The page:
Saturday, January 11, 2014


Frankenstein '80 (1972): Cinematographer Mario Mancini's only film as a director should be easy to love for an old hand in Italian genre movies like me. Its combination of awkward direction, awkward early 70s fashion, an awkwardly stupid plot full of awkward sleaze, and a surprisingly awesome soundtrack is the sort of thing love affairs are made of. Unfortunately, for some inexplicable reason the film's script decides to put its emphasis on the investigative aspect of the story, with a police investigation of the film's murders and that of a journalist with a personal interest in what's going on running parallel to one another and giving the film many possibilities to repeat exposition of the same boring facts twice with a different set of actors. The film doesn't improve on the problem by telling the audience most of what it needs to know early on, which results in a film full of dull scenes in which the characters have to catch up to the audience. Needless to say, this does not make for a very exciting experience.

Captain Sindbad (1963): Byron Haskin's US/German co-production is an excellent reminder of the excellence of the Schneer/Harryhausen mythological by virtue of not having any of those films' virtues. It's not just the markedly worse special effects - though they certainly don't help - but really that the film gets everything about the power of imagination wrong, being childish where it should be childlike, stupid where it should be simple, and lacking all the conviction and joy that should run through them. Turns out making a film of childlike wonder is harder than it looks.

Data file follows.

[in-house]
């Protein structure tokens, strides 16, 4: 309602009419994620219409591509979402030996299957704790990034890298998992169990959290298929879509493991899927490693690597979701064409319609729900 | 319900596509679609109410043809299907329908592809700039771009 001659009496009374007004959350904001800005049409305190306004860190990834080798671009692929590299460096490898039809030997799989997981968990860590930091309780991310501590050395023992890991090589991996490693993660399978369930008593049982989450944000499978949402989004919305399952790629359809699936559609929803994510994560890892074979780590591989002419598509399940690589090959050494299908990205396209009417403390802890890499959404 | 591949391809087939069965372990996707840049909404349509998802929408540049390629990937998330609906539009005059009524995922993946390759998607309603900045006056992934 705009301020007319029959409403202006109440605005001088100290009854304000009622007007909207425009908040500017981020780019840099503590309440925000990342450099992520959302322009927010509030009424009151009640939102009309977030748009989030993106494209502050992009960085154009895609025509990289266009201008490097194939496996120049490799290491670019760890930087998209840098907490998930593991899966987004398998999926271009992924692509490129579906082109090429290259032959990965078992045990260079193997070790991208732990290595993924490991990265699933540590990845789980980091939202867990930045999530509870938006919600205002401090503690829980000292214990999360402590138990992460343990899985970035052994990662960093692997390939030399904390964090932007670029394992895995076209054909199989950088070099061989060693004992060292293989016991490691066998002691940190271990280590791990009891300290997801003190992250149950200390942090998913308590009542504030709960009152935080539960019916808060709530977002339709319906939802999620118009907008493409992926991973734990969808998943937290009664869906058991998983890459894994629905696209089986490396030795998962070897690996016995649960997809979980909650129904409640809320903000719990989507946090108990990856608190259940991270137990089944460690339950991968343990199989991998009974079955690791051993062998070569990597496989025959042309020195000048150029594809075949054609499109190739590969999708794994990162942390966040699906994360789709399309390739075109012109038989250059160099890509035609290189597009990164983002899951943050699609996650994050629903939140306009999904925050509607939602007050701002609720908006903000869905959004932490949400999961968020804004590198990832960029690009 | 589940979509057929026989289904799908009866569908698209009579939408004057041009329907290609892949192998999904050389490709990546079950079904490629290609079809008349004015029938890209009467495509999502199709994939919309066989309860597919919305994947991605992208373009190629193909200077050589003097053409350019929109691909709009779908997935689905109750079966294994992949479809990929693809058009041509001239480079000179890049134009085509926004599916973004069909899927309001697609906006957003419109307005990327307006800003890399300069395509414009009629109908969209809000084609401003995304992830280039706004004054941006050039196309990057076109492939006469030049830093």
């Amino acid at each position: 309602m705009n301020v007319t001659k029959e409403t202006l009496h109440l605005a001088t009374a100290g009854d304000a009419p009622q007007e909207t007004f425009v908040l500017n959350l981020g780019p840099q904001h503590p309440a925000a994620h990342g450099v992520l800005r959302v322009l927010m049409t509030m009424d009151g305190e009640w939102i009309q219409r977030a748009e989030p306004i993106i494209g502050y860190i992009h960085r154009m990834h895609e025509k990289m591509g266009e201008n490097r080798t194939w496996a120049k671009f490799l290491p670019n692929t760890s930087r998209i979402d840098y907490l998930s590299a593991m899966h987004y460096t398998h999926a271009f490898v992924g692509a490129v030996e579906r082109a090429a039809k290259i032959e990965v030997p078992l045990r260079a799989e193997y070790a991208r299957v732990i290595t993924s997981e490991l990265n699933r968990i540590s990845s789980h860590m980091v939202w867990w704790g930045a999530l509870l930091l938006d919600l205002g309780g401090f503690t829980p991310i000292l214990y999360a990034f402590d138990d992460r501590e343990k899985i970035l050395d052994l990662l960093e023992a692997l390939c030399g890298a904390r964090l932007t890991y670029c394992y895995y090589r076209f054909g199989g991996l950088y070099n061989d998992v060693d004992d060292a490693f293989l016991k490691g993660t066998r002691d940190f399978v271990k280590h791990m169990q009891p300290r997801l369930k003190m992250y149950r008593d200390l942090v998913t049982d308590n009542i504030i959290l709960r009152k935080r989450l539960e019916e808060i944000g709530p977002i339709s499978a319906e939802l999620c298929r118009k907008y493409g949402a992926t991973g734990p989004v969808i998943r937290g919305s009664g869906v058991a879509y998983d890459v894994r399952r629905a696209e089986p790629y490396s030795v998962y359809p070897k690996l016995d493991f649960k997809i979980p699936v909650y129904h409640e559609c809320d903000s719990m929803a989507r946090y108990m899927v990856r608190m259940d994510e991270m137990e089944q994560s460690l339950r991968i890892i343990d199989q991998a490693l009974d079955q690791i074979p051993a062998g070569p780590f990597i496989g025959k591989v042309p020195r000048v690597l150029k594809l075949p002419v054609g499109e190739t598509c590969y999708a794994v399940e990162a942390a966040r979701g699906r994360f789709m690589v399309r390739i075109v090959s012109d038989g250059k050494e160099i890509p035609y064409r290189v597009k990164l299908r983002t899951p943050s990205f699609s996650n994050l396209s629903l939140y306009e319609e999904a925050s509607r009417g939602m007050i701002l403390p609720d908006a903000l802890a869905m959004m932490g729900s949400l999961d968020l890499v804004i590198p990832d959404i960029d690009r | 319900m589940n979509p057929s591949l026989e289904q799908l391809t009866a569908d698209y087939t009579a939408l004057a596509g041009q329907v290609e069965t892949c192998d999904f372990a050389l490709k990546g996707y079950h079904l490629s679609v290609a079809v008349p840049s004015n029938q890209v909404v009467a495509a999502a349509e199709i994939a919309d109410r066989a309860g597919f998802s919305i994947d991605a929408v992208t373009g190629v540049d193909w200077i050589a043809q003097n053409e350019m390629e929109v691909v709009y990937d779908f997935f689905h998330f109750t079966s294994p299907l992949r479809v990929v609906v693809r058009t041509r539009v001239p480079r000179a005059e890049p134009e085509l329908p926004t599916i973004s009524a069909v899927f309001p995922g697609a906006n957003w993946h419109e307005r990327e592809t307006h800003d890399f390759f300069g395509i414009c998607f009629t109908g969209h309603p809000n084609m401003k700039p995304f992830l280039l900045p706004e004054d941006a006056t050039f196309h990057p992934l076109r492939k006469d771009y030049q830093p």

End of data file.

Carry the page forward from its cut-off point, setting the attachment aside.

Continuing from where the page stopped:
The Fall (TV-Show, 2013): The other thing apart from costume drama and Doctor Who British TV is really good at are various more or less realist modes of crime shows that leave productions from most other countries in the world (except for Scandinavia, sometimes) in the dust with the care and intelligence put into them. This Gillian Anderson starring show is a case in point. It moves on the very dark and cold spectrum, the sort of thing that leaves house favourite Luther looking like a light comedy. I find the show's clinical, non-judgemental way to look at victim, perpetrator and cop alike particularly remarkable, with nary a scene that doesn't seem utterly concentrated on showing us characters’ mental states without ever feeling the need to explain them to us. The thinking - about ethic, morals, and everything else is the job of the audience here.

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